Outpatient treatment generally refers to all services that allow the person to live at home while attending treatment and receiving services at the treatment center. Multiple outpatient levels of care exist, and treatments can range anywhere from 30 hours each week to one hour each month. The treatment team will work to coordinate the amount of care that fits the client’s needs.
Available at the inpatient/residential or outpatient levels of care, detoxification (detox) is often the first step in recovery. As opioids leave the body, they create uncomfortable and distressing mental and physical withdrawal symptoms, so professional detox services work to increase comfort, ease the process and aid recovery.
Many people with opioid use disorders will utilize medication-assisted treatment (MAT) to reduce withdrawal symptoms and encourage recovery. Patients can receive prescriptions for medication that interact with the opioid system in the brain to block or trigger the release of neurotransmitters.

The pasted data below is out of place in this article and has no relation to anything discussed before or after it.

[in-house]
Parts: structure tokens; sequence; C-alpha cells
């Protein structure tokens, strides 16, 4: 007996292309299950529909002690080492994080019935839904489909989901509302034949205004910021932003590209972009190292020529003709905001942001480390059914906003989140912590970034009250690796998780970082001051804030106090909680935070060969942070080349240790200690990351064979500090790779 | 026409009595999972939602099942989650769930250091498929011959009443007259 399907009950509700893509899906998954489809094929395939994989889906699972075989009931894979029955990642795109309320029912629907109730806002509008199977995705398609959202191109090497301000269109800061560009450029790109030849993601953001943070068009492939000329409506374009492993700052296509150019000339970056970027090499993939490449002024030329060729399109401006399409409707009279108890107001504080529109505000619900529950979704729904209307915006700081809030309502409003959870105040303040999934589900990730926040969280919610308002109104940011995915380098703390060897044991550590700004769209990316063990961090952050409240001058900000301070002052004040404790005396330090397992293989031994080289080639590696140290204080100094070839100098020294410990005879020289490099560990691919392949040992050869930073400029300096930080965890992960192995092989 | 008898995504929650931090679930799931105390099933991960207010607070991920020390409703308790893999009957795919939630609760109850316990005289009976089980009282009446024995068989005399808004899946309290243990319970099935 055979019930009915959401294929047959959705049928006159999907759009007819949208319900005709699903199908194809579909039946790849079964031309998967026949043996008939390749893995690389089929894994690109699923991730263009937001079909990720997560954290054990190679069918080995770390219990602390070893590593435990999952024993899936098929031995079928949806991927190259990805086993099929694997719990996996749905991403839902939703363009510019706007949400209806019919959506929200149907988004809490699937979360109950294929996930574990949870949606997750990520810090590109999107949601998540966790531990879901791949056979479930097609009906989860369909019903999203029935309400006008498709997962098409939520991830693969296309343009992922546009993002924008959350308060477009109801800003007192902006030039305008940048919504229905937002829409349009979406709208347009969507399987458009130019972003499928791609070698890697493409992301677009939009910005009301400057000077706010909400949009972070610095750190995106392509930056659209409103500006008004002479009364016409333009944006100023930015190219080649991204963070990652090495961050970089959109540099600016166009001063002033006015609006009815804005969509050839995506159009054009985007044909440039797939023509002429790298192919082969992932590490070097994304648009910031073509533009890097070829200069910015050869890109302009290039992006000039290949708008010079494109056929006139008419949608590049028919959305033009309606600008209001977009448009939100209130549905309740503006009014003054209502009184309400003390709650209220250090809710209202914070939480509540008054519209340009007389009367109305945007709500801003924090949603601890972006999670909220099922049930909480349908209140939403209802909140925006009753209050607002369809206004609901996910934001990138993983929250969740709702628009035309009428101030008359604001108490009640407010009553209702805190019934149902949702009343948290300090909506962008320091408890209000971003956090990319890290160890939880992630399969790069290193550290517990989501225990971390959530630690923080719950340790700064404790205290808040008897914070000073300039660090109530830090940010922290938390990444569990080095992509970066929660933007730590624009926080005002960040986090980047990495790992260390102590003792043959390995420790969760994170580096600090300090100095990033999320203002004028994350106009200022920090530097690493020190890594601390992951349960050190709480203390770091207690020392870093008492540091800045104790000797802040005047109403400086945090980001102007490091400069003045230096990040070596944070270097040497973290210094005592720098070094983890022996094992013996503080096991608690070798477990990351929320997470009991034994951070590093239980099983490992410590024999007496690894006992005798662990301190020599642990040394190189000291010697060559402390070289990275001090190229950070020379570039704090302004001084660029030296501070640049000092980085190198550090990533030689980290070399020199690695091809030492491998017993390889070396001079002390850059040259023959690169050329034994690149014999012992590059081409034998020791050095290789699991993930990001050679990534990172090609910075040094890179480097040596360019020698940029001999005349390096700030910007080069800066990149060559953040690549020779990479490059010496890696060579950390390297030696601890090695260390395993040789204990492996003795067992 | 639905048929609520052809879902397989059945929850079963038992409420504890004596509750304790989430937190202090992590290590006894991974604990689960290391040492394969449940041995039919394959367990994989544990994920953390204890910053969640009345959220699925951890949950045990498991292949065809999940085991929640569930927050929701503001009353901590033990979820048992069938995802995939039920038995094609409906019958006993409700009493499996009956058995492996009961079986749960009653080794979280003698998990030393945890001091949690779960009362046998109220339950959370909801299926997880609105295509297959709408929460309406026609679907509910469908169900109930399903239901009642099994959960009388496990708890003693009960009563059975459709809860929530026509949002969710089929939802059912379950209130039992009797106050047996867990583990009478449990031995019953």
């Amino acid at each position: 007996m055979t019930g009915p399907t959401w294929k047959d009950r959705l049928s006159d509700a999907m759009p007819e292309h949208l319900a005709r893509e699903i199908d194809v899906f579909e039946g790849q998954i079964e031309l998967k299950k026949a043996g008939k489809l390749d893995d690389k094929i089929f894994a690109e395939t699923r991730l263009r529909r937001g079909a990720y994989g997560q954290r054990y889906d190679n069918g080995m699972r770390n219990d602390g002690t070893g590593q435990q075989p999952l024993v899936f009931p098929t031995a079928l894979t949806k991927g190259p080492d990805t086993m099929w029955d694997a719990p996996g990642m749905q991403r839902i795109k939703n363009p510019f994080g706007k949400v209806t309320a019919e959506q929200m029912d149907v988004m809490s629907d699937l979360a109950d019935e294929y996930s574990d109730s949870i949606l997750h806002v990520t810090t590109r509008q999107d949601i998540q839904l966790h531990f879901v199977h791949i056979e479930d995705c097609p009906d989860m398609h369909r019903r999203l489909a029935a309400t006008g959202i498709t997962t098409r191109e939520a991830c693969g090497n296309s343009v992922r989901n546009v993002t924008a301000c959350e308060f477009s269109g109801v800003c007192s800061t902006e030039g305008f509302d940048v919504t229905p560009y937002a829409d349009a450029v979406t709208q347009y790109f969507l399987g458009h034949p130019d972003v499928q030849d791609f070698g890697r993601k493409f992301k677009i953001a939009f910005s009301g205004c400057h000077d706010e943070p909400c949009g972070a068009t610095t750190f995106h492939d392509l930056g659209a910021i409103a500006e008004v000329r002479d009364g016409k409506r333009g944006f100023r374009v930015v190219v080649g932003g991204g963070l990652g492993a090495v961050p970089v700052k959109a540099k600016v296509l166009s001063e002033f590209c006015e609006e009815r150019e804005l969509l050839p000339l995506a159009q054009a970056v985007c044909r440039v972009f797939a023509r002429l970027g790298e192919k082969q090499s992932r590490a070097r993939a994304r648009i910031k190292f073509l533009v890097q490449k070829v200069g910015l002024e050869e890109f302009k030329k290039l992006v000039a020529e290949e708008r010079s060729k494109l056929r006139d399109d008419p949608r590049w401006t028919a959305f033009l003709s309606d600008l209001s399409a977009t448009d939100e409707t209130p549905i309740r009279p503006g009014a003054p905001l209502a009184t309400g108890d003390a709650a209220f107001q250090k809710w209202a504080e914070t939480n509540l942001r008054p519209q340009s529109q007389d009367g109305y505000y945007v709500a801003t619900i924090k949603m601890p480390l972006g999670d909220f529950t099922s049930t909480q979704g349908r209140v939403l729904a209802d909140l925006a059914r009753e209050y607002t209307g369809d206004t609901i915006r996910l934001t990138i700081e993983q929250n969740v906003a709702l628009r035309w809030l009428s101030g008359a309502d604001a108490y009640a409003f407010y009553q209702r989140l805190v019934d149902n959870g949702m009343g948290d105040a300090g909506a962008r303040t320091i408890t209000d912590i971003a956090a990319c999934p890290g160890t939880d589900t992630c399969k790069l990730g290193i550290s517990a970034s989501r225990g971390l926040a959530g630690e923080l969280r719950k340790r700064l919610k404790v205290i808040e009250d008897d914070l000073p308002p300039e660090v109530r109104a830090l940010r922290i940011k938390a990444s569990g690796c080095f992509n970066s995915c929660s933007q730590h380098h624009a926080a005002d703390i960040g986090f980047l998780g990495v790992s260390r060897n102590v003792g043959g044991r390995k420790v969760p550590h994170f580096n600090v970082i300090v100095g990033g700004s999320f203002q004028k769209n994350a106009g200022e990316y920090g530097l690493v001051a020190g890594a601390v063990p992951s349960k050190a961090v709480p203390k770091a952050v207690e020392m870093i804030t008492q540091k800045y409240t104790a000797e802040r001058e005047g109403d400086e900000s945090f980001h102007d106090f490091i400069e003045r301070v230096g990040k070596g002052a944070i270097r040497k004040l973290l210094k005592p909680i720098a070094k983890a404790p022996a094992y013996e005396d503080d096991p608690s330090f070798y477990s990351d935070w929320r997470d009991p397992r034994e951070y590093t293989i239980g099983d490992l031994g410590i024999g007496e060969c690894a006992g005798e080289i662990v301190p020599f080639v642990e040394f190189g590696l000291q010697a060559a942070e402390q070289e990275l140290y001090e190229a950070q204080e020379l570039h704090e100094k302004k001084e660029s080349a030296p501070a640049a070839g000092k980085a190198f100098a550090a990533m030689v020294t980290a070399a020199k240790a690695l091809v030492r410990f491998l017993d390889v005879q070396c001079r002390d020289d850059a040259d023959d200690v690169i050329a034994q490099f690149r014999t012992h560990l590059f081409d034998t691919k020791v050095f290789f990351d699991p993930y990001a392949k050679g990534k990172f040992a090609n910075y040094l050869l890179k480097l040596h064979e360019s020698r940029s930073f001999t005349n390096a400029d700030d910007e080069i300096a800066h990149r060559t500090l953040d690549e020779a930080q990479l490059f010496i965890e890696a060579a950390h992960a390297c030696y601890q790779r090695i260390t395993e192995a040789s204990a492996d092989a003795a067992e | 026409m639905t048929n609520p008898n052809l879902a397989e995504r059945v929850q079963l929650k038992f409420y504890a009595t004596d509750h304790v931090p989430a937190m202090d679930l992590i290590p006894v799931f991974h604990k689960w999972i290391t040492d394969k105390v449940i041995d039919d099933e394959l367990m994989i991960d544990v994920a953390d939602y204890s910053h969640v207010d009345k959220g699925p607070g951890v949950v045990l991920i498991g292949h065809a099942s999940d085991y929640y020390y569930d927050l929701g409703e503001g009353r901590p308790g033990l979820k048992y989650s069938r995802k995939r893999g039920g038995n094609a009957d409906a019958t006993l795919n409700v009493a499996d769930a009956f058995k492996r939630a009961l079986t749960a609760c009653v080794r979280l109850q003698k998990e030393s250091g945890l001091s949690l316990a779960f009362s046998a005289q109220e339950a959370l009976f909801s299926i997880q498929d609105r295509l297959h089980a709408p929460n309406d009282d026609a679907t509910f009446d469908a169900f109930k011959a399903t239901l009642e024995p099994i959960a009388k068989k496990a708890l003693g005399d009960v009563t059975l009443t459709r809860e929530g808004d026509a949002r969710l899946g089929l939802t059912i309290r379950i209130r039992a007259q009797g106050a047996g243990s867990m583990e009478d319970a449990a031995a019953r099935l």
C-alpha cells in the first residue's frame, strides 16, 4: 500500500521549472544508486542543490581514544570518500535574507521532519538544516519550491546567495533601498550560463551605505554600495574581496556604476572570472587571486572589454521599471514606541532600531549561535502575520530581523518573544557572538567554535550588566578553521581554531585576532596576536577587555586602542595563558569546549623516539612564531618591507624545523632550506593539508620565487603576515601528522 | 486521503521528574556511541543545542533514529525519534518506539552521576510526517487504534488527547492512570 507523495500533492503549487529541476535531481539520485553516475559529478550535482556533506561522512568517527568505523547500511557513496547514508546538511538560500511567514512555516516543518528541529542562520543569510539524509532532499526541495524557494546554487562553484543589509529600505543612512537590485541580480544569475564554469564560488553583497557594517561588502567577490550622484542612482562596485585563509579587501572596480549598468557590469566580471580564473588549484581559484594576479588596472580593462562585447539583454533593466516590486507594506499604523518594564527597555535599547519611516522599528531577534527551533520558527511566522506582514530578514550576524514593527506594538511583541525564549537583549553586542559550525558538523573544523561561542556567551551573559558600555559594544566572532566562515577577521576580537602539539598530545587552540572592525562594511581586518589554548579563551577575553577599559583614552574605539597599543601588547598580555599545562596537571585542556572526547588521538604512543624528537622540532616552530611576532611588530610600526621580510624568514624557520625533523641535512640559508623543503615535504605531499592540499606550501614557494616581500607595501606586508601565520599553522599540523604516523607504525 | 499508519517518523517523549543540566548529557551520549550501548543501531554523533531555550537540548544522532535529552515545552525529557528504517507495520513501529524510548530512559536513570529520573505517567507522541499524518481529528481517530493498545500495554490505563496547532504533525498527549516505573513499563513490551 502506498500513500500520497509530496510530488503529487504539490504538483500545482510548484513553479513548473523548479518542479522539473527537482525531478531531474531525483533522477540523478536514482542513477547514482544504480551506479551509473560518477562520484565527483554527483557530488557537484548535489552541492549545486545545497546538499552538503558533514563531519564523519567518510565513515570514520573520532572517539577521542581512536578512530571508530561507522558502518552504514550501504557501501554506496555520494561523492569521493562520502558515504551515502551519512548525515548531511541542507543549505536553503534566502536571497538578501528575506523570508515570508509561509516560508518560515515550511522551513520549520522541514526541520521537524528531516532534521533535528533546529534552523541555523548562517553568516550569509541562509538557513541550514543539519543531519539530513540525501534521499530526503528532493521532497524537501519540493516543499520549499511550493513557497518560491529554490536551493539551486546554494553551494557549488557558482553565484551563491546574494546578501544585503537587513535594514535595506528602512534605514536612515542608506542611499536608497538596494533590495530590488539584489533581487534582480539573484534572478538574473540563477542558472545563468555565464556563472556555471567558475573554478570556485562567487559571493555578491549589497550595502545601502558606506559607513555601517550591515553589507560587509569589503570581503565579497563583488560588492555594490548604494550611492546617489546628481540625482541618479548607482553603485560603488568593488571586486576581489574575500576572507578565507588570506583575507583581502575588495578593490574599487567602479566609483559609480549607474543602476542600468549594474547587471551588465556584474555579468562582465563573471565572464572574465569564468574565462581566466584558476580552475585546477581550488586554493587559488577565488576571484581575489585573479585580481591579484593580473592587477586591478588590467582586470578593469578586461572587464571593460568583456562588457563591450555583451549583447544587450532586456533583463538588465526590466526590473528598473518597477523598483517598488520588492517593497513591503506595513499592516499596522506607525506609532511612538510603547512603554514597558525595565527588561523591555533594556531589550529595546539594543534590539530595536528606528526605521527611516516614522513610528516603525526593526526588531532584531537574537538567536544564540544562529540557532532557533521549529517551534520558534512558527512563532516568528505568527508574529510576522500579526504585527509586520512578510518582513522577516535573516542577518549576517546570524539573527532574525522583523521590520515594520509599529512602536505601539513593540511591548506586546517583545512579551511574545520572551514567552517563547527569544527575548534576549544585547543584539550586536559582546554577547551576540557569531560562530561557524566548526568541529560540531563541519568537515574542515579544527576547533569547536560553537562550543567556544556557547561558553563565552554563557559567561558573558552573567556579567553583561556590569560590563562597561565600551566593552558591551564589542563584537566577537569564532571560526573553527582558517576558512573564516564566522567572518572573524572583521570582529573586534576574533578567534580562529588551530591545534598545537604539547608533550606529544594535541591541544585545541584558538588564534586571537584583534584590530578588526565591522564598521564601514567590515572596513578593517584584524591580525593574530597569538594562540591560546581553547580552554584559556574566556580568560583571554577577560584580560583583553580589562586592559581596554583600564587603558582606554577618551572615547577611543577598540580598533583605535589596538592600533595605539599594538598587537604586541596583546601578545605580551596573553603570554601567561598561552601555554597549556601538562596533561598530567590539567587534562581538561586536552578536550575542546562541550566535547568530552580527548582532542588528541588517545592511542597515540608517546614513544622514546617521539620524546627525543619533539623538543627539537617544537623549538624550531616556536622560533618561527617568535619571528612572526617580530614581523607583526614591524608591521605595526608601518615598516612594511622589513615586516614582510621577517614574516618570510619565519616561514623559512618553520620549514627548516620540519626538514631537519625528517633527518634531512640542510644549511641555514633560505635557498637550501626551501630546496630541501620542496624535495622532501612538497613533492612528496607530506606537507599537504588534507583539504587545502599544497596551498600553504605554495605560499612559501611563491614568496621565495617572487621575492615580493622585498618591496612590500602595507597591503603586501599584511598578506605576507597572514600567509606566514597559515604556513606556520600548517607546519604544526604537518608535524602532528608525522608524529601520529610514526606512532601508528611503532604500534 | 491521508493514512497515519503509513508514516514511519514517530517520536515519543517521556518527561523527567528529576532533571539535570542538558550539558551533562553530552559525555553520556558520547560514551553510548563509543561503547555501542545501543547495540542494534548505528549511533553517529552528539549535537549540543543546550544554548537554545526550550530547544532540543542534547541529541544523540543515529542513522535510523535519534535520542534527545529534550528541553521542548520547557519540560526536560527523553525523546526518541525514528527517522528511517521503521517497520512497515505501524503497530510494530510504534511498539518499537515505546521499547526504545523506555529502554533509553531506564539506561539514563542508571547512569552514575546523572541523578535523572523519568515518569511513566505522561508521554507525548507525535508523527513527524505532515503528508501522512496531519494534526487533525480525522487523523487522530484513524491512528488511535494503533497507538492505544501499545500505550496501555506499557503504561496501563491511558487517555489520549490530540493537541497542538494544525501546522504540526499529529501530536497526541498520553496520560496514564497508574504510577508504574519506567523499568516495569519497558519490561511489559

Options for MAT include:
- Buprenorphine (Suboxone)
Prescribers may also prescribe medications to address co-occurring mental health disorders that could encourage substance use.
Support groups like SMART Recovery or 12-step programs are not meant to replace professional treatment options. Instead, they are intended as an extension or complement to therapy and medication. With their focus on fellowship and understanding, support groups are great options for many during and after treatment.
Outlook for Opioid Addiction
Recovery from opioid addiction is a lifelong process. Relapse is a common and expected part of the disorder: four out of five opioid users report relapsing after starting their recovery. Experts agree that seeking professional treatment that matches a person’s situation and staying in that treatment for the appropriate amount of time can significantly increase periods of sustained recovery. People who do not seek professional treatment or who do not finish treatment are at a much higher risk of future relapse. Thankfully, among the opioid rehab patients surveyed, 87% report finishing their first treatment program completely.
Find the Help that You or Your Loved One Needs for Opioid or Opiate Addiction